Stories Work Better Than Advice

A client asked me what I would do?

It’s a simple question and instead of being smart, I answered him honestly.

He was fine with the answer. In fact it seemed to help, but I noticed after that call we began to drift apart.

It took me weeks to understand why.

Even after we stopped working together this issue stuck in my head.

I would come back to it again and again.

I remember I was on a walk with my dog and this one hound that we usually pass by is always out by the fence, barked at my dog. Obviously she became defensive of me and riled up.

She lunged toward the other dog.

I pulled her back.

And we kept walking.

My Aha! Moment

As we kept going I thought I should just let me dog go and see what happens.

I did this once before the fence kept the dogs apart. They just increased their barking and growling.

There couldn’t be a settlement. The fence blocked one dog from dominating the other and seeing the argument.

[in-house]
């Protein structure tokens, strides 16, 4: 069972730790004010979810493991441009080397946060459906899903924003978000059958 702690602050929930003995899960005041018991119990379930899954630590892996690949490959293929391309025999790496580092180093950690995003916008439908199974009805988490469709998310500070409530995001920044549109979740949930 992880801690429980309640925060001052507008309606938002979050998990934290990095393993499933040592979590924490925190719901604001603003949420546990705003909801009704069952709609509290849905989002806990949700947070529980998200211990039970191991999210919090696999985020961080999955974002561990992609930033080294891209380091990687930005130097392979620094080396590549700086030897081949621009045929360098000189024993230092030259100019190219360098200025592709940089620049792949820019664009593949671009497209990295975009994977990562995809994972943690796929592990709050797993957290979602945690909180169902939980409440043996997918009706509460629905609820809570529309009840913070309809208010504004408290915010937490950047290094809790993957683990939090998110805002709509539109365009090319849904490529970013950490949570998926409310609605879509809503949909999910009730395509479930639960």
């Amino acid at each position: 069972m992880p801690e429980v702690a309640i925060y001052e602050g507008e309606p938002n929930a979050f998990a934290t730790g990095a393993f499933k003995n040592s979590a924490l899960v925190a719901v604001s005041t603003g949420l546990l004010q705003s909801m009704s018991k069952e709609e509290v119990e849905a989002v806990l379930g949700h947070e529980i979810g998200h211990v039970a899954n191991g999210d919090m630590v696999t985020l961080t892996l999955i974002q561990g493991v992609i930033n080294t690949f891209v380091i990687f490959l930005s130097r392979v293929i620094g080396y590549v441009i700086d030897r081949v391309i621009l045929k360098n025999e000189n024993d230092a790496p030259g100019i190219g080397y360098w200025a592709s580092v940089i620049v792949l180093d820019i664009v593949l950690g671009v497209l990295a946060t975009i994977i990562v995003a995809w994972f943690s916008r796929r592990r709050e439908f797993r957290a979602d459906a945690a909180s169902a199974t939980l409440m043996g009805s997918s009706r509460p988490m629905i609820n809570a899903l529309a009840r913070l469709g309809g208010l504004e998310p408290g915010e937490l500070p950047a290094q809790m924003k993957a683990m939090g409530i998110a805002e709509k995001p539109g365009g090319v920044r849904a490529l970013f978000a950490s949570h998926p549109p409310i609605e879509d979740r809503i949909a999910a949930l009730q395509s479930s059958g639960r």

Then the reason why I struggled with my client hit me.

I told him what I would do. He liked the answer, but he was unwilling to actually implement my idea.

He didn’t have the same strengths as me. He wasn’t able to do what I would do. He didn’t want to implement my idea.

Was he scared? I dunno….possibly, because fear keeps so many small businesses back from succeeding.

This is all a guess of course because he enjoyed our sessions. Because he liked my suggestion, but he didn’t want to implement it, made him feel bad about himself.

Ownership Is Vital

That’s why it’s important as a coach not to tell people what to do.

Very few people like to be told what to do.

Clients want to feel empowered to make their own decisions. They want to lunge for the answer and make it a reality. They want to own it.

And best of all, neuroscience supports that this is the most effective way of learning and implementing change.

I’ve learned to adjust how I give advice. Tim is a Life Coach and he knows he can rarely give advice, but I’m a business coach and people expect me to give advice.

Now I tell stories that convey my idea without telling them directly what they should do.

It’s these examples that help create an emotional distance between me directly telling them what to do and still being able to give them advice.

It works for me.

Your Turn…

I’m curious if you ever worked with someone who asked you what you would do. Did you have the same result or did something else occur?